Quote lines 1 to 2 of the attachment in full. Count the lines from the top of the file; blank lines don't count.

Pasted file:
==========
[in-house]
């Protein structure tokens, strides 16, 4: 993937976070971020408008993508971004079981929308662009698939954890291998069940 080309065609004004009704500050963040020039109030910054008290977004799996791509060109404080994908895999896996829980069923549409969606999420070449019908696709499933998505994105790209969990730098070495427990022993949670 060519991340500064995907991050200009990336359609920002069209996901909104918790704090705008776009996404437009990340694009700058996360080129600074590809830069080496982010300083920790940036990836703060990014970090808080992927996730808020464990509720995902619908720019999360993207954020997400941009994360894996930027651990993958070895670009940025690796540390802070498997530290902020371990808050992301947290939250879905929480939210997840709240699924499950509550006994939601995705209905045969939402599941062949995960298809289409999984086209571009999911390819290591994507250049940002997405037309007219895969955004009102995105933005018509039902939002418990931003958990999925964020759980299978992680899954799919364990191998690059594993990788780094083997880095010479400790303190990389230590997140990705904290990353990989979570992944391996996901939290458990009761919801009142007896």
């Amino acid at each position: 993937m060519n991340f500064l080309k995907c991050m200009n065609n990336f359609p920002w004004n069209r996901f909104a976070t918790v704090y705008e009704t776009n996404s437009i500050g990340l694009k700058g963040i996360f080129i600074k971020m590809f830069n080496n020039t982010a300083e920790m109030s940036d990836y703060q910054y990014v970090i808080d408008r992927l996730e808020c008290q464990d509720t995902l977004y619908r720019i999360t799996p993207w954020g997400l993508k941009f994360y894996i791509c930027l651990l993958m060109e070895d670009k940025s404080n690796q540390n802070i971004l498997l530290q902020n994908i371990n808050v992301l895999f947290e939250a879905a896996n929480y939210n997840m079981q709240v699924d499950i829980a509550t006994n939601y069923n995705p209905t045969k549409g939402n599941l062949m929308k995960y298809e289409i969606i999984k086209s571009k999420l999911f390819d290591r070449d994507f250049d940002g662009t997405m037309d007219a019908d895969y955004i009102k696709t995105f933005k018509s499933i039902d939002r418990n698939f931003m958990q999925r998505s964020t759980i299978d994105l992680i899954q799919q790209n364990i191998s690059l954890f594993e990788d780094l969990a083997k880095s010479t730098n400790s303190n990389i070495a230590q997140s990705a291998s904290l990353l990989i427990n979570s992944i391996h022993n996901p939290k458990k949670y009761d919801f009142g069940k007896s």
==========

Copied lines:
[in-house]
């Protein structure tokens, strides 16, 4: 993937976070971020408008993508971004079981929308662009698939954890291998069940 080309065609004004009704500050963040020039109030910054008290977004799996791509060109404080994908895999896996829980069923549409969606999420070449019908696709499933998505994105790209969990730098070495427990022993949670 060519991340500064995907991050200009990336359609920002069209996901909104918790704090705008776009996404437009990340694009700058996360080129600074590809830069080496982010300083920790940036990836703060990014970090808080992927996730808020464990509720995902619908720019999360993207954020997400941009994360894996930027651990993958070895670009940025690796540390802070498997530290902020371990808050992301947290939250879905929480939210997840709240699924499950509550006994939601995705209905045969939402599941062949995960298809289409999984086209571009999911390819290591994507250049940002997405037309007219895969955004009102995105933005018509039902939002418990931003958990999925964020759980299978992680899954799919364990191998690059594993990788780094083997880095010479400790303190990389230590997140990705904290990353990989979570992944391996996901939290458990009761919801009142007896």